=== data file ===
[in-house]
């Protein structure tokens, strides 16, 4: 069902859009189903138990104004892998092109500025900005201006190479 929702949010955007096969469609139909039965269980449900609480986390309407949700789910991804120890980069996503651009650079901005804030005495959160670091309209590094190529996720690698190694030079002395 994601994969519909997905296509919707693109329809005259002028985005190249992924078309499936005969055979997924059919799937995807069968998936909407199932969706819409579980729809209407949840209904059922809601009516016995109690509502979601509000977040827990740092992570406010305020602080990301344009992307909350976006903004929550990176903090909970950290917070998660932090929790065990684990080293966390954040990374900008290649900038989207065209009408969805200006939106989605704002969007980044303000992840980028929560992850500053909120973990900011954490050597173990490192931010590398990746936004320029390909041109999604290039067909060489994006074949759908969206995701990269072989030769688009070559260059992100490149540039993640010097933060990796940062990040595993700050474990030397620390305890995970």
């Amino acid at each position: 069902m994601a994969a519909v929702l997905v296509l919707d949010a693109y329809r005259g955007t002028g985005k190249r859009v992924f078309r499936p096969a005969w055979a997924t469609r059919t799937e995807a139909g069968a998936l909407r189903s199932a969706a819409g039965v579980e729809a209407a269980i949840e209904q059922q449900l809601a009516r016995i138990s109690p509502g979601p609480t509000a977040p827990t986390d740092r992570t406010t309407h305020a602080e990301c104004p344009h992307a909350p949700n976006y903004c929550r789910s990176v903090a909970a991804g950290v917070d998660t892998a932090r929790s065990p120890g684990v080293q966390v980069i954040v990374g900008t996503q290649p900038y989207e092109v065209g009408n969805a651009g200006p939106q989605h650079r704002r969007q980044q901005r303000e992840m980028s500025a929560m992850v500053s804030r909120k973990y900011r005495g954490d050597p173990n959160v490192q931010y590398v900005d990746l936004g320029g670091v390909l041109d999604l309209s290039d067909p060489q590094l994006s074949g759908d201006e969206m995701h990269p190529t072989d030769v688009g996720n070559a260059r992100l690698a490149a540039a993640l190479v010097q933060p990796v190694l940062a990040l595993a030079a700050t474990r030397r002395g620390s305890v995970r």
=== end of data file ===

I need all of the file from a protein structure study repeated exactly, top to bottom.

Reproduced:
[in-house]
């Protein structure tokens, strides 16, 4: 069902859009189903138990104004892998092109500025900005201006190479 929702949010955007096969469609139909039965269980449900609480986390309407949700789910991804120890980069996503651009650079901005804030005495959160670091309209590094190529996720690698190694030079002395 994601994969519909997905296509919707693109329809005259002028985005190249992924078309499936005969055979997924059919799937995807069968998936909407199932969706819409579980729809209407949840209904059922809601009516016995109690509502979601509000977040827990740092992570406010305020602080990301344009992307909350976006903004929550990176903090909970950290917070998660932090929790065990684990080293966390954040990374900008290649900038989207065209009408969805200006939106989605704002969007980044303000992840980028929560992850500053909120973990900011954490050597173990490192931010590398990746936004320029390909041109999604290039067909060489994006074949759908969206995701990269072989030769688009070559260059992100490149540039993640010097933060990796940062990040595993700050474990030397620390305890995970």
């Amino acid at each position: 069902m994601a994969a519909v929702l997905v296509l919707d949010a693109y329809r005259g955007t002028g985005k190249r859009v992924f078309r499936p096969a005969w055979a997924t469609r059919t799937e995807a139909g069968a998936l909407r189903s199932a969706a819409g039965v579980e729809a209407a269980i949840e209904q059922q449900l809601a009516r016995i138990s109690p509502g979601p609480t509000a977040p827990t986390d740092r992570t406010t309407h305020a602080e990301c104004p344009h992307a909350p949700n976006y903004c929550r789910s990176v903090a909970a991804g950290v917070d998660t892998a932090r929790s065990p120890g684990v080293q966390v980069i954040v990374g900008t996503q290649p900038y989207e092109v065209g009408n969805a651009g200006p939106q989605h650079r704002r969007q980044q901005r303000e992840m980028s500025a929560m992850v500053s804030r909120k973990y900011r005495g954490d050597p173990n959160v490192q931010y590398v900005d990746l936004g320029g670091v390909l041109d999604l309209s290039d067909p060489q590094l994006s074949g759908d201006e969206m995701h990269p190529t072989d030769v688009g996720n070559a260059r992100l690698a490149a540039a993640l190479v010097q933060p990796v190694l940062a990040l595993a030079a700050t474990r030397r002395g620390s305890v995970r």